If you have not already done so, please read Blog Posts 1 through 5 that describe how sleep is important and beneficial. I will post specific information for parents and children based on my book, “Healthy Sleep Habits, Happy Child.” Please do not be put off by my book’s length. This is a reference book. Read only the topic of interest to you.
The benefits from healthy sleep and the harms from unhealthy sleep are described in Blog posts 1–5. The focus is on brain health because the brain is the only organ in the body that has a requirement for sleep. But unfortunately, brain health is an unappreciated public health concern (Blog post 38).
There is evidence to suggest that the harm to the brain from unhealthy sleep is reversible (Blog Posts 48 and 66) just like having a few alcoholic drinks on a single occasion only temporarily alters brain function. On the other hand (Blog Posts 50 and 51), it is possible that the harm to the brain from unhealthy sleep is irreversible just as repeated head trauma causes permanent brain damage as in Chronic Traumatic Encephalopathy (CTE). In addition to the question whether unhealthy sleep causes reversible or irreversible harm is the question of how to measure unhealthy sleep and how to measure the harm caused by unhealthy sleep. This issue is further complicated because the harm from unhealthy sleep may be apparent or hidden.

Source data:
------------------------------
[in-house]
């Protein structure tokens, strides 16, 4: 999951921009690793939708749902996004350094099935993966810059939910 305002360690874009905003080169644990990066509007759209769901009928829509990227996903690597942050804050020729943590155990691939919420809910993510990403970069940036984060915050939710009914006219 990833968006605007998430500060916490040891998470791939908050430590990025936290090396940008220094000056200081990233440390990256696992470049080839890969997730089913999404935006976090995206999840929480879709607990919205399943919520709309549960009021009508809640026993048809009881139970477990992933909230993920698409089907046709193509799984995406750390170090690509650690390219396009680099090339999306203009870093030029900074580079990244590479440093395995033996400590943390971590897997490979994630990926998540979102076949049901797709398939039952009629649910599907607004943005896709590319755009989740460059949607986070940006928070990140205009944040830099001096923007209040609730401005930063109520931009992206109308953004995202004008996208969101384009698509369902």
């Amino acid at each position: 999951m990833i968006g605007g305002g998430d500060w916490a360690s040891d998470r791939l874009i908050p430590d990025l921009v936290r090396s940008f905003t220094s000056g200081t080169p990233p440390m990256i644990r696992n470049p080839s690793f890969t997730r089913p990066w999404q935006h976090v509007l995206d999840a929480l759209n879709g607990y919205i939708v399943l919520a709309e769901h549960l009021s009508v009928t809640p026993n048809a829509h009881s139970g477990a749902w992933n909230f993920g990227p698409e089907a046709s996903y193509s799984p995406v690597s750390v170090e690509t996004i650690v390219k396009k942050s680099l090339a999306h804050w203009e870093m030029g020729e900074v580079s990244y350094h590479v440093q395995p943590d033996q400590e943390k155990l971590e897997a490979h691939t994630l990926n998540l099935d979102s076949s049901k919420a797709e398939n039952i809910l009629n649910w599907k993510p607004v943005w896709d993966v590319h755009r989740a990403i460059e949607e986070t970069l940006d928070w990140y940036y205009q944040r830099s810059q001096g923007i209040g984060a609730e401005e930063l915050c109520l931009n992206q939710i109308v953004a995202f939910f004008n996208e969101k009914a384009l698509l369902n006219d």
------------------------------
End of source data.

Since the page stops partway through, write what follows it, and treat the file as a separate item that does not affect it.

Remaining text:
Apparent versus Hidden Harm
“Poor diets are likely to cause both immediate issues [Apparent Harm] such as poor school performance and long-term health problems like osteoporosis [Hidden Harm]. Adolescent girls aren’t getting enough of a host of important vitamins and minerals, including vitamin D, calcium, folate and iron. About 80% of adolescent girls consume less calcium a day than recommended, according to a report produced by a federal committee that provided recommendations for an update to the Dietary Guidelines for Americans released in December. And about 20% of girls are anemic, a condition that can be caused by low iron consumption and can affect cognitive function and mood (emphasis added).” Wall Street Journal, May 3, 2021.
(To be continued)